WASHINGTON, D.C. -- More Americans now say the city or area where they live is getting better -- 61.9% -- than have at any time since January 2008. Americans' optimism about where they live has been steadily increasing since January of 2013.
Americans were less optimistic about the future of the cities where they live during the economic downturn in 2009, with the percentage saying their city is "getting better" falling to a low of 51.1% in February 2009. Their outlook remained relatively depressed in 2010 and 2011, but began to recover in 2012.
City Optimism Up Across All Regions, Remains Best in the South
Americans living in the South are the most likely to say the city where they live is getting better, as was the case in February 2009 when city optimism was at a low point nationwide. However, Americans in all regions of the country are now much more optimistic about where they live. Optimism increased the most in the West since February 2009 and increased the least in the East. Americans in the East are the least optimistic about their cities in 2013, as was the case in February 2009.
Americans' optimism about the city where they live climbed to a new high at the same time that their confidence in the economy and their standard of living perceptions did. Workers nationwide are also reporting some of the best job creation numbers in years. Together, these metrics reveal that Americans are at least feeling like economic conditions nationally, locally, and individually are improving.
About the Gallup-Healthways Well-Being Index
The Gallup-Healthways Well-Being Index tracks well-being in the U.S. and provides best-in-class solutions for a healthier world. To learn more, please visit well-beingindex.com.
Results are based on telephone interviews conducted as part of the Gallup-Healthways Well-Being Index survey May 1-31, 2013, with a random sample of 15,735 adults, aged 18 and older, living in all 50 U.S. states and the District of Columbia.
For results based on the total sample of national adults, one can say with 95% confidence that the margin of sampling error is ±1 percentage points.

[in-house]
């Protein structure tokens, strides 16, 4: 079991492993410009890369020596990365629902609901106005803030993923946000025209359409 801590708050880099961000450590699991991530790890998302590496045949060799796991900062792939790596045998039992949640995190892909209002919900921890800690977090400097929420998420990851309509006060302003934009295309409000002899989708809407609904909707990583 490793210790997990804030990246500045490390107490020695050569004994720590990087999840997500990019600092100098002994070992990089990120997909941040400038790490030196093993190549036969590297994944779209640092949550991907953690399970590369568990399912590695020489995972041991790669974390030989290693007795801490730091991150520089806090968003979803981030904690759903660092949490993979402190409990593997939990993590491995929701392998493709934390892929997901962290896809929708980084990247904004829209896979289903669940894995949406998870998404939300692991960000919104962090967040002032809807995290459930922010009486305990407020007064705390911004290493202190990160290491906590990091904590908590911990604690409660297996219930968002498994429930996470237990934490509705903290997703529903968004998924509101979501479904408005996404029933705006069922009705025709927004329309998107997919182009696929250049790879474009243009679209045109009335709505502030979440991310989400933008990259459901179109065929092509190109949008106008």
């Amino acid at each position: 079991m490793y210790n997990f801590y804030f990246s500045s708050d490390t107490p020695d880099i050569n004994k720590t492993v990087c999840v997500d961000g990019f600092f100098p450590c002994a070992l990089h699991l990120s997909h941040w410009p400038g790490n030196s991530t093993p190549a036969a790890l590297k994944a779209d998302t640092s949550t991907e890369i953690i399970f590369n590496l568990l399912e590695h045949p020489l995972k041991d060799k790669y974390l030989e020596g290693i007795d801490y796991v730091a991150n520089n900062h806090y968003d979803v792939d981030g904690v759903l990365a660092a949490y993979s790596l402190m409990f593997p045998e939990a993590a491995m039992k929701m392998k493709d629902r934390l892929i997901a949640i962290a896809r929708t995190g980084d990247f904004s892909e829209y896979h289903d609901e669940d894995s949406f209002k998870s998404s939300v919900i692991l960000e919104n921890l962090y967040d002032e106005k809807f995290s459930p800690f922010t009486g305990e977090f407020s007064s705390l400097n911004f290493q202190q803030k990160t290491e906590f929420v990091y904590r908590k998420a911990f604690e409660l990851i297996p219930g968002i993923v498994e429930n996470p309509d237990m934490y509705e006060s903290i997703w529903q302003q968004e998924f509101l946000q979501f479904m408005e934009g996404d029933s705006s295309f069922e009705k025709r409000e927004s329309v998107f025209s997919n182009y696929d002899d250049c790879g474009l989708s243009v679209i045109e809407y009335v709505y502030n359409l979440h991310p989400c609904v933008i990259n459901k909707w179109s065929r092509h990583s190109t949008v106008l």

Interviews are conducted with respondents on landline telephones and cellular phones, with interviews conducted in Spanish for respondents who are primarily Spanish-speaking. Each sample of national adults includes a minimum quota of 50% cell phone respondents and 50% landline respondents, with additional minimum quotas by region. Landline telephone numbers are chosen at random among listed telephone numbers. Cell phones numbers are selected using random digit dial methods. Landline respondents are chosen at random within each household on the basis of which member had the most recent birthday.
Samples are weighted to correct for unequal selection probability, nonresponse, and double coverage of landline and cell users in the two sampling frames. They are also weighted to match the national demographics of gender, age, race, Hispanic ethnicity, education, region, population density, and phone status (cellphone only/landline only/both, cellphone mostly, and having an unlisted landline number). Demographic weighting targets are based on the March 2012 Current Population Survey figures for the aged 18 and older U.S. population. Phone status targets are based on the July-December 2011 National Health Interview Survey. Population density targets are based on the 2010 census. All reported margins of sampling error include the computed design effects for weighting.
In addition to sampling error, question wording and practical difficulties in conducting surveys can introduce error or bias into the findings of public opinion polls.
For more details on Gallup's polling methodology, visit www.gallup.com.